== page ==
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Window 98/ME on a computer with winxp/2000 already installed
on a NTFS partition!
Believe it or not Dual Booting your computer
seems to be very popular, this dual booting Windows page
is one of the top five hit pages here at WebTechGeek.com.
I put this Windows dual boot page together
over 2 years ago when Windows98/ME was HOT before Windows
XP, and I never thought so many people would be interested
in dual booting their PCs, I was wrong.
Some users have no problem dual booting
Windows and others have noting but trouble. If you want
to have fun using your PC surf the Web or play games dual
booting Windows is a learning experience.
Most of the information on the page is for
dual booting Windows 98/ME/2000 and should work on Windows
XP OS as well. But, you can get more information on dual
booting Windows XP
Dual Booting Software:
Using the right dual booting software can save you a lot
of time and headaches. I have a list of some of the very
best software to help you on your dual booting quest here.
How many OS can your PC run?:
Believe it or not Richard Robbins has more than 30 operating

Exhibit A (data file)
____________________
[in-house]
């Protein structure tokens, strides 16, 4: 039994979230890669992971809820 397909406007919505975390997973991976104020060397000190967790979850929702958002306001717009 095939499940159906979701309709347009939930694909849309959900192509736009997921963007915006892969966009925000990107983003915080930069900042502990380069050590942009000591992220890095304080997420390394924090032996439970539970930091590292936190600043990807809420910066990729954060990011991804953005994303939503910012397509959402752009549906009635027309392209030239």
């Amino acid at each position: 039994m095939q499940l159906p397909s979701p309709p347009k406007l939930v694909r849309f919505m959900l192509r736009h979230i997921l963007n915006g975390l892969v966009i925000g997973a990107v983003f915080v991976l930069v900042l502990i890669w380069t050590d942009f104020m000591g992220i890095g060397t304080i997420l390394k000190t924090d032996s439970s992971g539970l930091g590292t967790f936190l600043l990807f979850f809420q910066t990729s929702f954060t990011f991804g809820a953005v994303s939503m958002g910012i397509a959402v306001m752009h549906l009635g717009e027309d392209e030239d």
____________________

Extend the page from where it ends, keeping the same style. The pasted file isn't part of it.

systems on his multi boot PC. Richard said it was vary
hard to get all the OS to work together but he managed
to install and boot 30 OS on his PC by using XOSL as a
boot loader and Partition Magic, is a must-have utility
for partitioning. You can find links for all of this programs
and more here.
Before you start Dual Booting Tips:
First: Make yourself some boot disks/Startup disks (start>
settings> Control Panel> Add/Remove Programs>
Startup disk) and test them. Back-up your data, if need
software get it now, and not after you have trouble.
A. The KEY is Research. Do the research before you start.
Plan everything. Decide which systems you want installed
B. Start over if it doesn't workout, don't be afraid
to start over completely. You may have to start over again
a number of times to get you dual booting system just
right. And yes it may take you weeks to get your multi
boot system just right.
C. To install more hard drives for your system. You might
need to get a PCI IDE card to expand your IDE ports.
D. Partition wisely. Map out your partition plans and
go over their advantages and disadvantages.
E. Remember to Always back-up, always back up your precious
data. I can't tell you how many MP3s have been killed
by not backing up you data..more
Windows NT4~Windows 2000/XP: WinNT
~ Win2000/XP has it's own multi-boot capability, The Win
NT Boot Loader. On a computer that will have both Win
NT or Win 2000 and Windows 9X installed. You want the
windows NT Boot Loader to be in charge.
The Windows NT Boot Loader will be in the
boot tracks of the boot device, your bootable hard disk.
When you boot your computer, the Windows NT Boot Loader
will appear first and let you chooses between NT and Win98.
You can install Windows NT on a Windows 98 computer. The
Lo.sys will be moved out of the boot tracks by Windows
NT setup, just as though it were the DOS version of Io.sys.